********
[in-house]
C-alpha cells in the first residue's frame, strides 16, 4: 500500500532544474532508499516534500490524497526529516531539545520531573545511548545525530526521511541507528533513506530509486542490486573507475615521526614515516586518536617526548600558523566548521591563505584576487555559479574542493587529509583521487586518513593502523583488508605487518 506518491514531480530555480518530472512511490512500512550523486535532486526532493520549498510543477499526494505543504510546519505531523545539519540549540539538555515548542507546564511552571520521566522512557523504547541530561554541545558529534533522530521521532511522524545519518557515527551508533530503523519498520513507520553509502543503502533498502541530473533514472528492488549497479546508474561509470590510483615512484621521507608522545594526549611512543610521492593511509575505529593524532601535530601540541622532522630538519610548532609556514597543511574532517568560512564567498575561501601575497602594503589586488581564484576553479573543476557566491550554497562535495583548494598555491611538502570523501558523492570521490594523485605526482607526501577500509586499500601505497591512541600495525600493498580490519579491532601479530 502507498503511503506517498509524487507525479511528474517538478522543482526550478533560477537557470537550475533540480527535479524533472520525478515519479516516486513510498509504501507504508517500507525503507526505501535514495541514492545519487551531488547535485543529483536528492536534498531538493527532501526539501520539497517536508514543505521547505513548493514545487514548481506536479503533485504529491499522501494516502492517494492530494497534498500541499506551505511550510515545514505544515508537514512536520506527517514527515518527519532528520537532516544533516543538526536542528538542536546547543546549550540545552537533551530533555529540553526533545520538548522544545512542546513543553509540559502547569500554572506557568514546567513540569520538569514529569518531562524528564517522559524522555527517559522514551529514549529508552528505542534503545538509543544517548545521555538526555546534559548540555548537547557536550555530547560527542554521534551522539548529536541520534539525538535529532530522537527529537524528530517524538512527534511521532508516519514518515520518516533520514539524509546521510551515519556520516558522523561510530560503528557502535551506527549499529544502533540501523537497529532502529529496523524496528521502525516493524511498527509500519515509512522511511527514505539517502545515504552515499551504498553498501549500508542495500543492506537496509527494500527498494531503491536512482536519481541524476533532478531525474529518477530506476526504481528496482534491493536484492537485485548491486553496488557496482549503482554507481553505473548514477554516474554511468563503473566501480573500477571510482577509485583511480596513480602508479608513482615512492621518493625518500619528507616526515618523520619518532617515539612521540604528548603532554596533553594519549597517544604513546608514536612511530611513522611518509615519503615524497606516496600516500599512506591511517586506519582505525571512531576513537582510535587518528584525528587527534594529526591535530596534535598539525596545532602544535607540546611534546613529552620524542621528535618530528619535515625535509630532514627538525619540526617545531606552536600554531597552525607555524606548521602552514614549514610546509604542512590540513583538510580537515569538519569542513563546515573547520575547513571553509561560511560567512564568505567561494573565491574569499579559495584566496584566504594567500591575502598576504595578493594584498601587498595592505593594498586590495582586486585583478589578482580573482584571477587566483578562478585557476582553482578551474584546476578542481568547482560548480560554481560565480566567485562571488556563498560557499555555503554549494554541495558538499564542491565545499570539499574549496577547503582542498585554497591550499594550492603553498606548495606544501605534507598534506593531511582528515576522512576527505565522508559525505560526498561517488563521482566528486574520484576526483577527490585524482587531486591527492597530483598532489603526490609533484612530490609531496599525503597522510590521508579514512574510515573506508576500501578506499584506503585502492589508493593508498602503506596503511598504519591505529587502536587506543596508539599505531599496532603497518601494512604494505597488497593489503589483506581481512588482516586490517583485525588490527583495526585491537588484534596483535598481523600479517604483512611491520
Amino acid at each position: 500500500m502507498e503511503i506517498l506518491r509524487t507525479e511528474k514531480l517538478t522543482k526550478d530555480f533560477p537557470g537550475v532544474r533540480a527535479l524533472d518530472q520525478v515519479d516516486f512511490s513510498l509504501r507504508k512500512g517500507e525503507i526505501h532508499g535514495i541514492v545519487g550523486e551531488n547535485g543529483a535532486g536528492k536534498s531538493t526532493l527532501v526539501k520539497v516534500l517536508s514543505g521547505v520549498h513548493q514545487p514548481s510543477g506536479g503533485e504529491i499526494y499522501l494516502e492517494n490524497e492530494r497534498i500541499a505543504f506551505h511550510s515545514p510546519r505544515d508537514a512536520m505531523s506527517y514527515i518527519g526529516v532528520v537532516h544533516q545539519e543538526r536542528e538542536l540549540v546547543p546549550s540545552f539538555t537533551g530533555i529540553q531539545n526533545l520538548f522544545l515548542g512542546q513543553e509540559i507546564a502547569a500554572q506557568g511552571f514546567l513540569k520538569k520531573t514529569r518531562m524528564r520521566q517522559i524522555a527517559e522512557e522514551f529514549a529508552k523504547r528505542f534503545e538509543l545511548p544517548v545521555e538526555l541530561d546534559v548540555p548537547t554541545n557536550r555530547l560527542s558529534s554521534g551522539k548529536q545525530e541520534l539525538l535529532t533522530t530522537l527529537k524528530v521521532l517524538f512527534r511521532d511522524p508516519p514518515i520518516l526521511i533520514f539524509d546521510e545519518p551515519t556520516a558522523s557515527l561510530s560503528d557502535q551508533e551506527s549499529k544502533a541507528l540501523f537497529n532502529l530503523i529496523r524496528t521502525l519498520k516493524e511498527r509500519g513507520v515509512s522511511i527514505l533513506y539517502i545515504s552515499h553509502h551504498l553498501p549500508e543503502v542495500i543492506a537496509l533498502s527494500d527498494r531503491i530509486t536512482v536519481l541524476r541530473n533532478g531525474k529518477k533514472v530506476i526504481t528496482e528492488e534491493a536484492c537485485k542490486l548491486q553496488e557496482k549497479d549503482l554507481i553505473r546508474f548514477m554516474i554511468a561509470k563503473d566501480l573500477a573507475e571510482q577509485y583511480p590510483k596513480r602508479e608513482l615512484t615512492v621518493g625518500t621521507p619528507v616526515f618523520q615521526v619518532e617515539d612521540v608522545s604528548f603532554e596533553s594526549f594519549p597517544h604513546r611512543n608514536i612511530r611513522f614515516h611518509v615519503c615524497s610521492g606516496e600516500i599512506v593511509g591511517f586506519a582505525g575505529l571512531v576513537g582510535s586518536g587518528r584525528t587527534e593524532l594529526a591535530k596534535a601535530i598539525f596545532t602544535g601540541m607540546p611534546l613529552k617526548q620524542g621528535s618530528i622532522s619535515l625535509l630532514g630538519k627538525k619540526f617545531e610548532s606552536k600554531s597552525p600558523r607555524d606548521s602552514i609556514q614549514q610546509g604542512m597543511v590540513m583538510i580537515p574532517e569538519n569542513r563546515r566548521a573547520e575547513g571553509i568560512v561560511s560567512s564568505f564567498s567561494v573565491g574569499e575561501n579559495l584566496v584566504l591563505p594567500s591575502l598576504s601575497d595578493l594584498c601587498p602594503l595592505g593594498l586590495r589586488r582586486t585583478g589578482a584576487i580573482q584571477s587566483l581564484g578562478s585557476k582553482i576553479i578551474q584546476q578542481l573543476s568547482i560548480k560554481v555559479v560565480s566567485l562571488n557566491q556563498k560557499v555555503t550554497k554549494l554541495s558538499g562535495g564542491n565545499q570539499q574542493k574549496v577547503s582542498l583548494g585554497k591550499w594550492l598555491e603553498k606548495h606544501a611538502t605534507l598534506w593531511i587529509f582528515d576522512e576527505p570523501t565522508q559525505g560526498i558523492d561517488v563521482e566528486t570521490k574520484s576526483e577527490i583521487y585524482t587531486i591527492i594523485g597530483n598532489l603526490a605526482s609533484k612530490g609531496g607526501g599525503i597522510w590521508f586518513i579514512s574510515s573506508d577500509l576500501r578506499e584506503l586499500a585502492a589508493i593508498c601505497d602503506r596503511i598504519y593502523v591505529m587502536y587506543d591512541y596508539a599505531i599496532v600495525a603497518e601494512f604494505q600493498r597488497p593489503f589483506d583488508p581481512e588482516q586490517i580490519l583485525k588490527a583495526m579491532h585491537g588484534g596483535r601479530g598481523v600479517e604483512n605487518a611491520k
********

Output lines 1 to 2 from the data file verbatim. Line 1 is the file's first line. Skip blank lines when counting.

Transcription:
[in-house]
C-alpha cells in the first residue's frame, strides 16, 4: 500500500532544474532508499516534500490524497526529516531539545520531573545511548545525530526521511541507528533513506530509486542490486573507475615521526614515516586518536617526548600558523566548521591563505584576487555559479574542493587529509583521487586518513593502523583488508605487518 506518491514531480530555480518530472512511490512500512550523486535532486526532493520549498510543477499526494505543504510546519505531523545539519540549540539538555515548542507546564511552571520521566522512557523504547541530561554541545558529534533522530521521532511522524545519518557515527551508533530503523519498520513507520553509502543503502533498502541530473533514472528492488549497479546508474561509470590510483615512484621521507608522545594526549611512543610521492593511509575505529593524532601535530601540541622532522630538519610548532609556514597543511574532517568560512564567498575561501601575497602594503589586488581564484576553479573543476557566491550554497562535495583548494598555491611538502570523501558523492570521490594523485605526482607526501577500509586499500601505497591512541600495525600493498580490519579491532601479530 502507498503511503506517498509524487507525479511528474517538478522543482526550478533560477537557470537550475533540480527535479524533472520525478515519479516516486513510498509504501507504508517500507525503507526505501535514495541514492545519487551531488547535485543529483536528492536534498531538493527532501526539501520539497517536508514543505521547505513548493514545487514548481506536479503533485504529491499522501494516502492517494492530494497534498500541499506551505511550510515545514505544515508537514512536520506527517514527515518527519532528520537532516544533516543538526536542528538542536546547543546549550540545552537533551530533555529540553526533545520538548522544545512542546513543553509540559502547569500554572506557568514546567513540569520538569514529569518531562524528564517522559524522555527517559522514551529514549529508552528505542534503545538509543544517548545521555538526555546534559548540555548537547557536550555530547560527542554521534551522539548529536541520534539525538535529532530522537527529537524528530517524538512527534511521532508516519514518515520518516533520514539524509546521510551515519556520516558522523561510530560503528557502535551506527549499529544502533540501523537497529532502529529496523524496528521502525516493524511498527509500519515509512522511511527514505539517502545515504552515499551504498553498501549500508542495500543492506537496509527494500527498494531503491536512482536519481541524476533532478531525474529518477530506476526504481528496482534491493536484492537485485548491486553496488557496482549503482554507481553505473548514477554516474554511468563503473566501480573500477571510482577509485583511480596513480602508479608513482615512492621518493625518500619528507616526515618523520619518532617515539612521540604528548603532554596533553594519549597517544604513546608514536612511530611513522611518509615519503615524497606516496600516500599512506591511517586506519582505525571512531576513537582510535587518528584525528587527534594529526591535530596534535598539525596545532602544535607540546611534546613529552620524542621528535618530528619535515625535509630532514627538525619540526617545531606552536600554531597552525607555524606548521602552514614549514610546509604542512590540513583538510580537515569538519569542513563546515573547520575547513571553509561560511560567512564568505567561494573565491574569499579559495584566496584566504594567500591575502598576504595578493594584498601587498595592505593594498586590495582586486585583478589578482580573482584571477587566483578562478585557476582553482578551474584546476578542481568547482560548480560554481560565480566567485562571488556563498560557499555555503554549494554541495558538499564542491565545499570539499574549496577547503582542498585554497591550499594550492603553498606548495606544501605534507598534506593531511582528515576522512576527505565522508559525505560526498561517488563521482566528486574520484576526483577527490585524482587531486591527492597530483598532489603526490609533484612530490609531496599525503597522510590521508579514512574510515573506508576500501578506499584506503585502492589508493593508498602503506596503511598504519591505529587502536587506543596508539599505531599496532603497518601494512604494505597488497593489503589483506581481512588482516586490517583485525588490527583495526585491537588484534596483535598481523600479517604483512611491520